The Supreme Court unanimously ruled in favor of faith-based foster agency Catholic Social Services in a case that has significant implications for LGBTQ foster parents as well as taxpayer-funded groups’ ability to discriminate against queer people or other faiths based on “religious freedom.”
The case centers around two local foster agencies that the city of Philadelphia found would not work with same-sex couples as foster parents in 2018. The city deemed this a violation of their anti-discrimination policies, and stopped referring foster kids to those agencies. One agency, Catholic Social Services, sued the city, saying it was violating its First Amendment rights and demanding the city continue working with it even as it turned away gay couples as foster parents.
In a decision released Thursday, the court held that Philadelphia’s refusal to contract with CSS violates the free exercise clause of the First Amendment, which protects a person’s right to freely exercise their religion. The ruling requires the city of Philadelphia to renew its contract with CSS.
Chief Justice John Roberts delivered the opinion of the court, writing that Philadelphia’s actions “burdened CSS’s religious exercise by forcing it either to curtail its mission or to certify same-sex couples as foster parents in violation of its religious beliefs.”
The court ruled that the nondiscrimination requirement in Philadelphia’s foster care contract doesn’t apply to the CSS case because that requirement permits discretionary exceptions.
“No matter the level of deference we extend to the City, the inclusion of a formal system of entirely discretionary exceptions … renders the contractual nondiscrimination requirement not generally applicable,” Roberts wrote.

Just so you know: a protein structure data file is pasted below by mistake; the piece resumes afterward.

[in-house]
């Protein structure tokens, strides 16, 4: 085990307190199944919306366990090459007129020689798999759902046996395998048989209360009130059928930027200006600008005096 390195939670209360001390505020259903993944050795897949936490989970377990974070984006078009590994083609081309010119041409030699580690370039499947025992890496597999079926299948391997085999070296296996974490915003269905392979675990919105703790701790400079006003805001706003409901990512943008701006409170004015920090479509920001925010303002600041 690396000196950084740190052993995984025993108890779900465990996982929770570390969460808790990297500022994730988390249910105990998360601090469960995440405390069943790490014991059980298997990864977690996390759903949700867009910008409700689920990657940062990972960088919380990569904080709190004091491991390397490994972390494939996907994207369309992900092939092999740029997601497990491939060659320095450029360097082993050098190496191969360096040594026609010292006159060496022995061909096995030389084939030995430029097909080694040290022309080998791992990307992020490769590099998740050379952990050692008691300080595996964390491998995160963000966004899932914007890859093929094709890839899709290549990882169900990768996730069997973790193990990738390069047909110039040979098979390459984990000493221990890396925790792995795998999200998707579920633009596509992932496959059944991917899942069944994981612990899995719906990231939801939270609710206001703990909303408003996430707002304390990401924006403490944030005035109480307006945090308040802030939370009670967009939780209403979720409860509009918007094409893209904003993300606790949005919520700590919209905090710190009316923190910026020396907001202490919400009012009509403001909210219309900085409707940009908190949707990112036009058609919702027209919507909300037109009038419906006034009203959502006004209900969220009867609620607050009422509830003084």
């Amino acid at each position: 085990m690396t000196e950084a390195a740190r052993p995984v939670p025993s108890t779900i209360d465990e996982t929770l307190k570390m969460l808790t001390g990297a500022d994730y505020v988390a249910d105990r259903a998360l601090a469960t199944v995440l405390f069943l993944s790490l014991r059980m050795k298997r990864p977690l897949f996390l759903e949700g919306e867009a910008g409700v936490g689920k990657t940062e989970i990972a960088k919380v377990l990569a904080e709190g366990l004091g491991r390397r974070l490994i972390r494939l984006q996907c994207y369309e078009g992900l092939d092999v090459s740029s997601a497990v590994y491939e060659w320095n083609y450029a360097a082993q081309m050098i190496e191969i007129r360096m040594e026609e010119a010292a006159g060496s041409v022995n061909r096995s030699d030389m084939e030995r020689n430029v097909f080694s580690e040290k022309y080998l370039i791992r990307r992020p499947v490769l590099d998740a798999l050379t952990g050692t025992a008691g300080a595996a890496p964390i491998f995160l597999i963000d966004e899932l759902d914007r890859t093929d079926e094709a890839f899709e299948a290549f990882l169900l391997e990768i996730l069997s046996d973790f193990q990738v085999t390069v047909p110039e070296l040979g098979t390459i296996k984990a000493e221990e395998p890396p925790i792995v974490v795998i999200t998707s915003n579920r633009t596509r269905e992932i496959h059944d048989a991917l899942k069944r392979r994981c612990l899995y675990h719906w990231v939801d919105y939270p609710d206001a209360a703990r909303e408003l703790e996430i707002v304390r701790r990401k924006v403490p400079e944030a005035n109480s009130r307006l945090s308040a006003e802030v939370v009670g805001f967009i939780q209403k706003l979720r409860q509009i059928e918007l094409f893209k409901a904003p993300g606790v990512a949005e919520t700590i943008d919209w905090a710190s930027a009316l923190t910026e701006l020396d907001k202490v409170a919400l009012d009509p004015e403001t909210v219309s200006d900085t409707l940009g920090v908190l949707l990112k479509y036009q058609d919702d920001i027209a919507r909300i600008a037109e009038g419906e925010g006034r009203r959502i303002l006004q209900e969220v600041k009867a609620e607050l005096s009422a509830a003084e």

The Supreme Court’s ruling has implications not only for queer foster parents in Philadelphia and beyond, but also for any taxpayer-funded group — including homeless shelters and food banks — to be able to also turn away queer people or people of other religions, claiming a right to “religious freedom.”
The 3rd Circuit Court of Appeals previously upheld a lower court’s ruling in favor of the city, saying that the city’s nondiscrimination policy is a “neutral, generally applicable law, and the religious views of CSS do not entitle it to an exception from that policy.”
There are about 440,000 children in foster care across the U.S. In a brief supporting the city, the National Association of Social Workers, the Child Welfare League of America and other foster- and adoption-related nonprofits wrote that “a diversity of foster and adoptive families is needed to help ensure that all children find permanent, loving families” and that “gay and lesbian parents are essential partners in this effort.”
Two dozen U.S. senators and 148 U.S. House members — largely Democrats — warned in another brief that ruling in favor of the Catholic foster agency could “establish a broad right to religious exemptions from anti-discrimination laws” and would “undermine Congress’s ability to protect Americans from discriminatory practices.”
“This case is not only about the LGBTQ-parent families who could be turned away from foster care,” Leslie Cooper, deputy director for the ACLU’s LGBT & HIV Project, wrote in an opinion piece. (The ACLU represented the city in this case.) “If the court opens the door to discrimination based on a religious test, it would be devastating for millions of people who rely upon critical government services… people in need of taxpayer-funded services like homeless shelters or food banks could also be turned away because they are LGBTQ, Jewish, Mormon or otherwise don’t meet the provider’s religious criteria.”